The Court turns now to the unresolved issue set forth above, to wit: whether, *762 in light of the language of the plea agreement itself, the Court may compel the Government to file a Motion for Substantial Assistance, despite Houston's failure to show (1) that the Government had a constitutionally impermissible motive for not filing such a motion[4] and (2) that he furnished helpful information to the Government in the investigation and prosecution of others.[5]

In his Motion, Houston contends that the plea agreement, as drafted, does obligate the Government to file a Motion for Substantial Assistance, notwithstanding his failure to make either of the showings set forth above. The relevant portions of the plea agreement are paragraphs five and six, which provide:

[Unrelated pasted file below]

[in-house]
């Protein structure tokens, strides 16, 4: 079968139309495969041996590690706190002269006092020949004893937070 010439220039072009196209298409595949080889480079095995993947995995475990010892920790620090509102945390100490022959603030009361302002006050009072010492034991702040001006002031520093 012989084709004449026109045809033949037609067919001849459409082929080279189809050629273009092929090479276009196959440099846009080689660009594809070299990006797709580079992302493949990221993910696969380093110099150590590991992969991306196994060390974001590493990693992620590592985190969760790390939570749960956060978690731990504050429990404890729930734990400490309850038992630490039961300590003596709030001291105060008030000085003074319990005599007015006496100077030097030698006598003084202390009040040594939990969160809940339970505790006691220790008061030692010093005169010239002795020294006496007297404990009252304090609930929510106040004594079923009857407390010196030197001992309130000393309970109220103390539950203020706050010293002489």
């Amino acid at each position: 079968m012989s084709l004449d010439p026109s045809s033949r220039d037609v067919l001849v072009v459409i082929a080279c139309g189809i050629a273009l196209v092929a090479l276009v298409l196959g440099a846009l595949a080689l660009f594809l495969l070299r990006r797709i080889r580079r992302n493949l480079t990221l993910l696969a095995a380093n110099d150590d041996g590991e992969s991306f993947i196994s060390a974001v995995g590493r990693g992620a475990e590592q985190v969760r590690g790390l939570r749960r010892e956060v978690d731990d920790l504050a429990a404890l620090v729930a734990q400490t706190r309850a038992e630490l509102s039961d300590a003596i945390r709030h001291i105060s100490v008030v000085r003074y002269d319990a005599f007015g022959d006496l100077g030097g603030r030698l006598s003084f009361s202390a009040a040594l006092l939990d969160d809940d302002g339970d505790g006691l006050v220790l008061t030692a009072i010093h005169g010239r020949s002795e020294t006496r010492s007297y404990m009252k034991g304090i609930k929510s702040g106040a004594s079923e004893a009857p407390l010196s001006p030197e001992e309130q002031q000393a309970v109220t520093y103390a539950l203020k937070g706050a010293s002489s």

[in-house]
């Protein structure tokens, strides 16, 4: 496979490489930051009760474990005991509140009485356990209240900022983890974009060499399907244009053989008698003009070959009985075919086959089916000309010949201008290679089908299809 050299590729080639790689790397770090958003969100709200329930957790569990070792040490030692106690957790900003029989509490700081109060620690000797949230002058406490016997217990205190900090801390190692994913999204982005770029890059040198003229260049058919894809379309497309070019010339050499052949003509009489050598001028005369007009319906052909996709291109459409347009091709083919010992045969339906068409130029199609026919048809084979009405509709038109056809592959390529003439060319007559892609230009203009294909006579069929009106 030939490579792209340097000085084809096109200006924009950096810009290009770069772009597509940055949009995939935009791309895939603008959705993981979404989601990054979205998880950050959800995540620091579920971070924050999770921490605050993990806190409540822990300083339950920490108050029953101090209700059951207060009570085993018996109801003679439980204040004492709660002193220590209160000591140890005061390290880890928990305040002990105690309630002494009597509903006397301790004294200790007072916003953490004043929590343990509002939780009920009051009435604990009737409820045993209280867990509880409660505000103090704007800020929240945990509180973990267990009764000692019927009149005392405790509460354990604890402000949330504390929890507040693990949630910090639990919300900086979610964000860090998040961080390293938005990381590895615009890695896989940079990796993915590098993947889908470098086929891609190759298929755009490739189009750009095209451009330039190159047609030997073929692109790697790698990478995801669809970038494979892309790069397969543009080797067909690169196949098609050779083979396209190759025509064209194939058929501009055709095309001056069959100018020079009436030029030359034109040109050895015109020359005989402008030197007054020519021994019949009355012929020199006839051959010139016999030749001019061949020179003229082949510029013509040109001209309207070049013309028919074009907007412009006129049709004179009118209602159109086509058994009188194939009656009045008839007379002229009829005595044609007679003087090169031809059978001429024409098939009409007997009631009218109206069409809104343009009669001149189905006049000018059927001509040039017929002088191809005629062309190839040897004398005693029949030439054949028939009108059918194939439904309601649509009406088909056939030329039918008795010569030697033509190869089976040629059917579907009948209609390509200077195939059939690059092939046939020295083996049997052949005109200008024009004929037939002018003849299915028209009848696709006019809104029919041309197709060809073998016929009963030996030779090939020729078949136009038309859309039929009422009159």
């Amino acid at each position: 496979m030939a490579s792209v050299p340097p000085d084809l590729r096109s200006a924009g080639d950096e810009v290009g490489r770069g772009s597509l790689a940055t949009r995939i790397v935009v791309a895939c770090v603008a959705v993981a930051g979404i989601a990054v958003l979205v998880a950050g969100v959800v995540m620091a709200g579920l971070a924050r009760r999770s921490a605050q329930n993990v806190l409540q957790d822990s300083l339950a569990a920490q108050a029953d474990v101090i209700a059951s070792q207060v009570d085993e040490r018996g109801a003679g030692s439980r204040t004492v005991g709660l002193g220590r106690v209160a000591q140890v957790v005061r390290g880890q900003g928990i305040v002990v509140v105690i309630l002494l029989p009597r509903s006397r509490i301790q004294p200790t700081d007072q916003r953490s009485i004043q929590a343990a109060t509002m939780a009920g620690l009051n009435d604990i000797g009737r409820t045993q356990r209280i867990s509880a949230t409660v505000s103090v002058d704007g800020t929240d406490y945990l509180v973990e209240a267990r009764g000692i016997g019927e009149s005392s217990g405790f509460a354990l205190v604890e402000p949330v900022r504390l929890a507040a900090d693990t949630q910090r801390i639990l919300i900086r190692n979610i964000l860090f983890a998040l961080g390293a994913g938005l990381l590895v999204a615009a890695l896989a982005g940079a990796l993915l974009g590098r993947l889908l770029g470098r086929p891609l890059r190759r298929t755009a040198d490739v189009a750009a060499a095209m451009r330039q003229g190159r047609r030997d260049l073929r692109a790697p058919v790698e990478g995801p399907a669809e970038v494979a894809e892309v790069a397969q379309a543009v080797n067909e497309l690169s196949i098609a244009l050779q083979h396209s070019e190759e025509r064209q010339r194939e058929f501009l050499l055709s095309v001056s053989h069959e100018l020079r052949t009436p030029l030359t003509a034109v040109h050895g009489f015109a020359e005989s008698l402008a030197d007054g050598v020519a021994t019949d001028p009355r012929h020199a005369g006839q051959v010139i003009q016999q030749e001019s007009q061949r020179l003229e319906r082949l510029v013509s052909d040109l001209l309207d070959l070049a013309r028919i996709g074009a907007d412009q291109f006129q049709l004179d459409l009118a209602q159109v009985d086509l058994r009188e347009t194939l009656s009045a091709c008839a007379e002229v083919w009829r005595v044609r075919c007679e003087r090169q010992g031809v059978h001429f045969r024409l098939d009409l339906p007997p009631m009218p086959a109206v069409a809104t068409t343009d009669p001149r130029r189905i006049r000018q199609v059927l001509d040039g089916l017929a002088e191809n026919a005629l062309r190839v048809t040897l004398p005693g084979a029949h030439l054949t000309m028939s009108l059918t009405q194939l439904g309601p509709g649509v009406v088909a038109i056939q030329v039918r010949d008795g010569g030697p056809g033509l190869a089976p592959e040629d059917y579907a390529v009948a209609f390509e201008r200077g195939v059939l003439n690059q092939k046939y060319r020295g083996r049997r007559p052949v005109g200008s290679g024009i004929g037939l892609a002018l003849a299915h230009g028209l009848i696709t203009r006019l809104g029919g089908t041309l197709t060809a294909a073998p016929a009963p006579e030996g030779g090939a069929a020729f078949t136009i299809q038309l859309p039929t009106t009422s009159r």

5. Duane Douglas Houston agrees to cooperate fully with the United States, its agents and employees, in providing truthful and complete answers to all inquiries regarding the facts of his case and other criminal offenses of himself and others, including, but not limited to, co-defendants and others involved in the illegal distribution of controlled substances. Duane Douglas Houston agrees not to withhold any information. Pursuant to United States Sentencing Guidelines § 1B1.8, any information Duane Douglas Houston provides concerning the unlawful activities of others shall not be used in determining the applicable Sentencing Guidelines range in his case to the extent that such information is self-incriminating. If requested by the United States Attorney, such cooperation shall include appearances by Duane Douglas Houston as a witness in Grand Jury proceedings and at trial or other court proceedings regarding any such information he provides. If requested by the United States Attorney, Duane Douglas Houston will submit to a polygraph examination by a Government examiner concerning any of the matters about which he has furnished information or testified.